A Q&A with Roger Bismuth, a senator in the former Tunisian government and the owner of Groupe Bismuth, a major business conglomerate.
Tourism vital for recovery process
Roger Bismuth, a senator in the former Tunisian government and the owner of Groupe Bismuth, a major business conglomerate, said the country's first priorities following Mr Ben Ali's ousting in January should be to show its openness to the outside world and try to restart its vital tourism industry.
qWhat should businesses in Tunisia be focusing on this year?
a I think the first thing will be making sure that tourism starts up again. Tourism employs a lot of people for one thing, brings in money from other countries for another thing, and also creates collateral activities. Tourists, even if they're not very rich tourists, they always buy a little thing, a little knick-knack, a little souvenir, so that gives work to the artisan who made it. It's an activity that goes way beyond hotels and the beaches.
A lot of businesses shut down their factories during the protests and the revolution. Did you do that?
No, we didn't. Because I think that's not the image that you want to send out. You have to send out the opposite message. Each person has to act on his own convictions, and I think you have to set an example. There are people who still haven't resumed [production] today. That's not how you cope with the workforce or the country. It's necessary to scale back, but personally I always put the country first.
How has the revolution changed the business environment in Tunisia?
It hasn't changed it yet. It has only been two months [since Mr Ben Ali was forced out]. Right now, it hasn't changed the nature of business at all, but we're at a point of stasis. You can import, but import what? To sell to whom? There are a lot of factories that were destroyed, there were stocks of raw material that were destroyed. It has touched everyone.
How much have Tunisia's businesses lost in the destruction?
We still don't really know the statistics on the scale of the real destruction. That hasn't been published. We talk about a lot of losses, and we think some of them are a little exaggerated. We are establishing that there are businesses that have been burnt to the ground. But with some of the factories everything wasn't burnt, they've burnt only some raw materials.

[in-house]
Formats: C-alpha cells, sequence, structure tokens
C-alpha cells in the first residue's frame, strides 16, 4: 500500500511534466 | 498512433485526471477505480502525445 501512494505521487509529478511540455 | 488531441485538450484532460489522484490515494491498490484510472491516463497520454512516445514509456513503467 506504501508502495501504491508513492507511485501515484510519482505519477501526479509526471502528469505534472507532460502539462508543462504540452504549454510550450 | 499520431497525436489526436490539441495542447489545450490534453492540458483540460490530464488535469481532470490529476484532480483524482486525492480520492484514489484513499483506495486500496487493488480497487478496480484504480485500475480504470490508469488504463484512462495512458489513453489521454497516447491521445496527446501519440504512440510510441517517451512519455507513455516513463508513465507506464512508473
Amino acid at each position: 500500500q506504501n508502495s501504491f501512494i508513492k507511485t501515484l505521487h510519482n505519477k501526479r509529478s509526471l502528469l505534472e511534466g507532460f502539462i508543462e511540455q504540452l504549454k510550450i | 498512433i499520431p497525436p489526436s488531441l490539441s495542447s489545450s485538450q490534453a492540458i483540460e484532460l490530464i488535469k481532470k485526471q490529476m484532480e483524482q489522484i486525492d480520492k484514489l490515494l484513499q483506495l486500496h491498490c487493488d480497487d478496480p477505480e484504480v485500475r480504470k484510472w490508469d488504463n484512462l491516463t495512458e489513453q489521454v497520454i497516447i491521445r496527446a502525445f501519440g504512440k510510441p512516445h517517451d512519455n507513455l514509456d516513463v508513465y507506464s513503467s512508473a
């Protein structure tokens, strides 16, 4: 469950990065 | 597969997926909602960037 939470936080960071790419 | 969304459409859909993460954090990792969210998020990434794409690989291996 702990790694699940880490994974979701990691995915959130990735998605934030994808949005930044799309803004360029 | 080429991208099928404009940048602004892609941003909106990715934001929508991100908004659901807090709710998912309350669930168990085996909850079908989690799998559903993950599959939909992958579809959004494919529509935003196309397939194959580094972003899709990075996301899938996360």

What other obstacles do you see for businesses in the short term?
There were containers blocked at the port that belonged to the [former] ruling family and that were cleared out - I don't know how - and these products now are circulating in the market. All these products that were cleared out more or less illegally are preventing organised businesses from working normally. All the thefts, the supermarkets that were looted - these products are being sold in the streets everywhere. There are products that are worth 30 dinars that are being sold for three.
What should the new government do about the huge sway the Ben Ali and Trabelsi families [of the former president and his wife] held over the business community?
For now, because it is a provisional government it cannot take drastic measures. Afterward a judgment will come down to decide. But even despite their corruption, they created very big companies. They exist and they actually function, and I hope that they come back to the state to recoup part of that. They [the Ben Ali family] got their hands in practically the whole automobile sector, and the only ones that could escape were Citroen and Volvo. I think two [other] people who own [those dealerships], who I know well, didn't sleep any more. They took everything. Everything.
Do you think there will be a programme of nationalisation where the government takes over companies owned by the Ben Alis?
I don't know if [the provisional government's] prerogative permits them to nationalise. This new government wants to give an image of absolute propriety. Normally there would have to be a nationalisation, and you would send out tenders and everything would be transparent, et cetera. This would be an excellent thing. That would bring back for the state and replace the money that this family stole without a single reservation.
How long will it take for things to get back to normal?
More like three years than two. I think that it's unreasonable to think otherwise. That's why I say today each person must find what will be the shortest way back possible. That comes before the tourists regain confidence, before doing this, before doing that. The hotels have been closed now for two months. It's already a hollow period. We are vulnerable, and we have to find new investors. When a supermarket or store is burnt down, for the owner, that's all his fortune, that supermarket. That's lost. How is he going to succeed? What aid can you bring? What steps can you take to reconstruct? It would take almost a miracle to get back to normal. There are people who need so much. How to help them?